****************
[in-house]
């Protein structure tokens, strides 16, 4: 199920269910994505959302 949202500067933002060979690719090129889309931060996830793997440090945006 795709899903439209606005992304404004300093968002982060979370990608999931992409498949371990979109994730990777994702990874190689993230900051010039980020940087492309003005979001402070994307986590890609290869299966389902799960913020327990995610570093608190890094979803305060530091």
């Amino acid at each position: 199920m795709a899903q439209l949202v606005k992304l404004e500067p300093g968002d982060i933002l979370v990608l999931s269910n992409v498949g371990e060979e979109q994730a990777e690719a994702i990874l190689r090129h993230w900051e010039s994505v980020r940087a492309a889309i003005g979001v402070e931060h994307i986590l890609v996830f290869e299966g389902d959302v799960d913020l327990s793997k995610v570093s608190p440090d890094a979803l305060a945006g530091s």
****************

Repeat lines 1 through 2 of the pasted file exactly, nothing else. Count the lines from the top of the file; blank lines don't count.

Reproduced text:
[in-house]
């Protein structure tokens, strides 16, 4: 199920269910994505959302 949202500067933002060979690719090129889309931060996830793997440090945006 795709899903439209606005992304404004300093968002982060979370990608999931992409498949371990979109994730990777994702990874190689993230900051010039980020940087492309003005979001402070994307986590890609290869299966389902799960913020327990995610570093608190890094979803305060530091």